- The case for a sustainable recovery is overwhelming – but requires concerted investor action. International coordination and cooperation will be essential ingredients of a successful recovery. Policymakers need to move decisively to put in place policies and funding to support an acceleration in investment where solutions are at hand, and to invest in getting more solutions to market and at scale. Implementation will be key, and investors have a major role to play, working with governments and other stakeholders to design policies that are transparent, effective and aligned with sustainability goals.
- Climate policy fundamentals are unchanged – but there is opportunity to accelerate policy commitments, and ensure they are inclusive. As the United Nations Framework Convention on Climate Change (UNFCCC) has stated, the COVID-19 pandemic has put many aspects of our economy and lives on hold, but it has not stopped the climate emergency and will not prevent the risks from extreme weather events and other climate-related shocks that threaten us now and in future. Policy makers need to seize the opportunities created by shifts in markets and behaviour to accelerate change, focusing on areas in which the COVID-19 recovery and decarbonisation priorities are best aligned. In order to create a decisive green transition, targeted government stimulus spending must be backed up by accelerated measures to build markets that can deliver for people and the planet.
- Investors and companies will likely be subject to a heightened degree of scrutiny. They should contribute in ways that are effective and fair. The pandemic has brought the multiple dimensions of poverty and vulnerability experienced by millions of people into sharp focus. For these people, decades of economic growth and development have not delivered prosperity and security. COVID-19 has exacerbated those vulnerabilities, created new ones and reduced people’s ability to cope with shocks.3 To maintain public support and deliver a sustainable, equitable, inclusive and resilient recovery, governments, investors and companies should contribute in ways that are (and are seen to be) both effective and fair.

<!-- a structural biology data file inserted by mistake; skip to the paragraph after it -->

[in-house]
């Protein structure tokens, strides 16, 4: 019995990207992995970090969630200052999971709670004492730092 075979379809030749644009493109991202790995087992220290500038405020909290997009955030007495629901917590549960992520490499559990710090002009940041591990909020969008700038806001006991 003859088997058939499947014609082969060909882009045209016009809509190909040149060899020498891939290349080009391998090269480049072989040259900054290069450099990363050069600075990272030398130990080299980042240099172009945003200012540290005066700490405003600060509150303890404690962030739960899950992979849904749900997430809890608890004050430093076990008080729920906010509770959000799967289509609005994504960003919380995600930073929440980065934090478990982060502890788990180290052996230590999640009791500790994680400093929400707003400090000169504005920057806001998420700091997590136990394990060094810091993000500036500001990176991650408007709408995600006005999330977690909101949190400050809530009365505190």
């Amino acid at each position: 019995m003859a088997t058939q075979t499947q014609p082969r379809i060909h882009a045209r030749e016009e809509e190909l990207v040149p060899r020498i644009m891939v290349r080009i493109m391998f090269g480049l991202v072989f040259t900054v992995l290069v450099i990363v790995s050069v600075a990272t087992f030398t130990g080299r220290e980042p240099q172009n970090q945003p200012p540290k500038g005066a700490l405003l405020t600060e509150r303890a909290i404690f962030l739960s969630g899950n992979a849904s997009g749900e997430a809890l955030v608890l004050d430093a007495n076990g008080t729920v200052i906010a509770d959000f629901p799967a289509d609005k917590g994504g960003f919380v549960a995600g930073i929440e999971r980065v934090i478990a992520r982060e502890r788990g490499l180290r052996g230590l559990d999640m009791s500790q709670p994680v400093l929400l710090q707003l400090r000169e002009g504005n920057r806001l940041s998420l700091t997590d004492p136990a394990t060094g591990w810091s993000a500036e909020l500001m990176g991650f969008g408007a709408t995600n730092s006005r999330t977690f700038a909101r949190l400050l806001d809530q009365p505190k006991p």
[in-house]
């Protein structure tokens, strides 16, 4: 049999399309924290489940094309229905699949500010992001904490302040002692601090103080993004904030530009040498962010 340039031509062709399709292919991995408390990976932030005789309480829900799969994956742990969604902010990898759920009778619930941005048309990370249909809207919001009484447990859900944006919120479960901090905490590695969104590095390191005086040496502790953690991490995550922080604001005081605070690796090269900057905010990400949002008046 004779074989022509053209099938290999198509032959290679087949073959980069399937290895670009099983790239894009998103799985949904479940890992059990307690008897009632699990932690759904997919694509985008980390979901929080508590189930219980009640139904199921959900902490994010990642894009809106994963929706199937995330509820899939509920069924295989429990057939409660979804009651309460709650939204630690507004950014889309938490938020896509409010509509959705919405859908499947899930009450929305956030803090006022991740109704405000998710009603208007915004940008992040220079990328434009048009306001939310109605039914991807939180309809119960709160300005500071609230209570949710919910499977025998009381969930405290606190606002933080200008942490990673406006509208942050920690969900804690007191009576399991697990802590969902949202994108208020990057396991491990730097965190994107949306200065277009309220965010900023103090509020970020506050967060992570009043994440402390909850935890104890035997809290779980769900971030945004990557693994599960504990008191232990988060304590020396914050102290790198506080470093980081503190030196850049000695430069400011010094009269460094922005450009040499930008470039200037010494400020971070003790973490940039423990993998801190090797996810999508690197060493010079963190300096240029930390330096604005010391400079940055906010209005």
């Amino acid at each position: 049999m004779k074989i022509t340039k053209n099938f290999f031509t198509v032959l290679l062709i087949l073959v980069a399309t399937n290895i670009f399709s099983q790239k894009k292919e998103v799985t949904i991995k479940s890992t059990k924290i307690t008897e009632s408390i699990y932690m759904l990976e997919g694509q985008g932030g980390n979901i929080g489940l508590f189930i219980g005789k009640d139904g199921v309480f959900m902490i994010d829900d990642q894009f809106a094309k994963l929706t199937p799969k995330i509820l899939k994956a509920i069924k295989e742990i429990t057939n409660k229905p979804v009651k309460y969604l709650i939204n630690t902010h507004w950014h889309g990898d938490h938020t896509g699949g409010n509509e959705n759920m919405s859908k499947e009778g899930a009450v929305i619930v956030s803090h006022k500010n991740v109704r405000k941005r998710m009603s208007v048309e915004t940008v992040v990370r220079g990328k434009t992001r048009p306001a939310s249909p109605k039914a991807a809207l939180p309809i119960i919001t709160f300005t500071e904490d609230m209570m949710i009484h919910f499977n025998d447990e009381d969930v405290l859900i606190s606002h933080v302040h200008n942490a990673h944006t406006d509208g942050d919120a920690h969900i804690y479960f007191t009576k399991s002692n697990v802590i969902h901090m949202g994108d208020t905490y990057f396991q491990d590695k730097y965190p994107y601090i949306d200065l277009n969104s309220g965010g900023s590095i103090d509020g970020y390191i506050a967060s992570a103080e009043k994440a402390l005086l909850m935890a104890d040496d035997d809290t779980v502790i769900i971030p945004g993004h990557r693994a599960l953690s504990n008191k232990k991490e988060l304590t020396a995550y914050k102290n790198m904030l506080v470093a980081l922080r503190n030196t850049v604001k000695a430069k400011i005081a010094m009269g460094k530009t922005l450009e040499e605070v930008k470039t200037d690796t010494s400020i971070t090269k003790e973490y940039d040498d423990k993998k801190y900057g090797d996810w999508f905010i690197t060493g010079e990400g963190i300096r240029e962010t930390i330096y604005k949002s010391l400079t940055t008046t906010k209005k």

With these themes in mind, redefining corporate purpose should be at the top of decision makers’ agendas. We need a step change in the role that the responsible investment industry can play in achieving sustainable development objectives through policy change. We see opportunities for investors to make a difference in tax reform, executive pay and accountability, human rights in the companies in which they invest (and their supply chains), as well as in ensuring that capital markets operate in the interests of all stakeholders. By focusing on these, based on the recommendations set out in the seven-part policy engagement framework, we hope the investment community can step up in the post-COVID-19 environment and help create a fairer and more sustainable financial system.
Policy engagement in recovery – a seven part framework